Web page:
To date, more than a thousand cases have been solved and the platform has a 60% success rate on uploaded cases. The average patient on the platform has been sick for seven years and has incurred over $70,000 in medical expenses after seeing an average of eight doctors.

On CrowdMed, the average case is resolved in two to three months and typically costs less than $500.

There have been plenty of success stories and changed lives within these 1,000 solved cases.

The Opportunity
Launched in December 2013 through the Y Combinator accelerator program for select startups, CrowdMed raised $2.4 million in funding from Silicon Valley venture firms NEA, Khosla Ventures and Andreessen Horowitz.

Now here's where things get interesting for investors...

CrowdMed is now partnering with health insurance plans and at-risk providers to grow the company. Partners are reporting five- to 18-times return on investment by sending patients to CrowdMed rather than through the traditional medical system.

The company estimates that at least 6% of the U.S. population has an unresolved medical condition at any given time. Other sources such as the National Institutes of Health and the Genetic and Rare Disease Information Center validate a huge target population and need for greater diligence in medical diagnoses.

The problem in diagnosing and treating the population with unresolved medical conditions is a growing burden on the insurance market, with 25% of cases eventually costing more than $20,000 to resolve. CrowdMed estimates that more than $360 billion is wasted every year on unresolved medical cases and has estimated a target population for its services of more than 19 million people.

The market population booms if you include those with undiagnosed conditions. The Centers for Disease Control and Prevention (CDC) estimates that nearly a third of people with diabetes -- a population of more than eight million people -- don't know they have the disease. Nearly a quarter (24%) of the population with hypertension is undiagnosed.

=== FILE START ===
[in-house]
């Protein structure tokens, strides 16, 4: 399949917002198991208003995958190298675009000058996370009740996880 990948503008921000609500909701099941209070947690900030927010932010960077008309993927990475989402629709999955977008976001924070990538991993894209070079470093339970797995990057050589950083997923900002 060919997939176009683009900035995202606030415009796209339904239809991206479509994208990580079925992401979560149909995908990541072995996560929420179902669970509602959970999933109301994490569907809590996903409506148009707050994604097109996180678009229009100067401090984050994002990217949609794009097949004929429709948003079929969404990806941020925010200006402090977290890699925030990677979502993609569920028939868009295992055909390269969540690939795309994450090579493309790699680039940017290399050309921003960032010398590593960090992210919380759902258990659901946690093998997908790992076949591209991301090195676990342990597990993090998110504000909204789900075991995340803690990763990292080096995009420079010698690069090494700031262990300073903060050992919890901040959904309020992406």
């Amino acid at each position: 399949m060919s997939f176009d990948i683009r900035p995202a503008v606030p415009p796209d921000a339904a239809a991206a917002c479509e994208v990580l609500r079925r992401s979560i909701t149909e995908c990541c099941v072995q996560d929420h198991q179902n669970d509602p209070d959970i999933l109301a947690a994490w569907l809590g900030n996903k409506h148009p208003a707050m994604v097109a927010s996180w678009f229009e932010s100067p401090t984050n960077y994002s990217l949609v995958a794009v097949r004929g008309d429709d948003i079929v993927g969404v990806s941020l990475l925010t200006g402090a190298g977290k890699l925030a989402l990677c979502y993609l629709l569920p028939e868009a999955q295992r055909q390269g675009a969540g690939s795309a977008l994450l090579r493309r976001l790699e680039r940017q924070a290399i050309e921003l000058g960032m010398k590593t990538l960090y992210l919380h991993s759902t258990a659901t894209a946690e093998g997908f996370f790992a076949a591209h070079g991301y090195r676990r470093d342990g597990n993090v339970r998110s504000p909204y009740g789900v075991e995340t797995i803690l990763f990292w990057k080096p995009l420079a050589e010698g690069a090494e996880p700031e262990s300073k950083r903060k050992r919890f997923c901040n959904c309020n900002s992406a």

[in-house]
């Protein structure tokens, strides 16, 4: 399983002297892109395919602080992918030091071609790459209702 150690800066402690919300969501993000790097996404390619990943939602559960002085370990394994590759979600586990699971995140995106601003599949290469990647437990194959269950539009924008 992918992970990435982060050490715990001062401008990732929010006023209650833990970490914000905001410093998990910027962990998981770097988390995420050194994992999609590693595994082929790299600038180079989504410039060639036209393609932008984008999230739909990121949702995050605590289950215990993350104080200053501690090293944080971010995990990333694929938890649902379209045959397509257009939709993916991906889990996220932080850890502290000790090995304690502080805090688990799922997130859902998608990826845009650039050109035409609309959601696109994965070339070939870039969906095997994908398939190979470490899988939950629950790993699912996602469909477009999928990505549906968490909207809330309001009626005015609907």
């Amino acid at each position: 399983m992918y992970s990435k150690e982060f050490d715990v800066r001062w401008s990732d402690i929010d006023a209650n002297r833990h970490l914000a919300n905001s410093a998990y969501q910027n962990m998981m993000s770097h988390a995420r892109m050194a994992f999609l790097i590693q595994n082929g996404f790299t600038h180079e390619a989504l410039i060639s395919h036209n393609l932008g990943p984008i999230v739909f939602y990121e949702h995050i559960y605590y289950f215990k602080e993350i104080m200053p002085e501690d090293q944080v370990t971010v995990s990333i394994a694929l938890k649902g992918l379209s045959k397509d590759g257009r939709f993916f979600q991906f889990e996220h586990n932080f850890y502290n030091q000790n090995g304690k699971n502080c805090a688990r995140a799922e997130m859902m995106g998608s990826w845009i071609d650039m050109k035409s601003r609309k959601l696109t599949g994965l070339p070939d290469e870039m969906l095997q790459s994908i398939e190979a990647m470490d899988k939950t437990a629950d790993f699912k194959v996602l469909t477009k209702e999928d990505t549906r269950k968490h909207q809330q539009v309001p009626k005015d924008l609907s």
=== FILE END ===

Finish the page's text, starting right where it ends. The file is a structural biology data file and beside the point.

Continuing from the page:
Three-fourths of total U.S. health care spending ($1.6 trillion) is spent by people with one or more chronic conditions. Diagnosing even a segment of this population through a crowd-sourced option like CrowdMed has the potential to shift costs to less-expensive preventative care and lower total health-care costs.

Beyond the potential to diagnose unresolved cases and bring down medical costs, an inexpensive crowd-source model could be used as a second opinion to avoid misdiagnoses and associated malpractice claims.

How You Can Get In On The Ground Floor
CrowdMed is raising money now to fund four pilot trials with insurance health plans, trials that could get the company access to hundreds of thousands of patients. Silicon Valley tech heavyweights have already put their resources into the company, and now it's your chance.

Based on a deep-dive analysis I shared exclusively with Pre-IPO Millionaire readers, I think CrowdMed could deliver a return of between 43% and 87% over a three-year period. However, it's important to remember that you won't find CrowdMed listed on the major stock exchanges. That's because this is a startup company -- and as such, it doesn't trade like a normal stock. But that can't stop you from investing in the company... As I explain in this report, wealthy elites have been investing in pre-IPO companies for years -- and they've been making a killing.

Now, thanks to the equity crowdfunding revolution, regular investors can own a piece of some of the most innovative pre-IPO companies (like CrowdMed) around. And you can do it without risking a fortune. If you'd like to learn how to do this, I invite you to follow this link.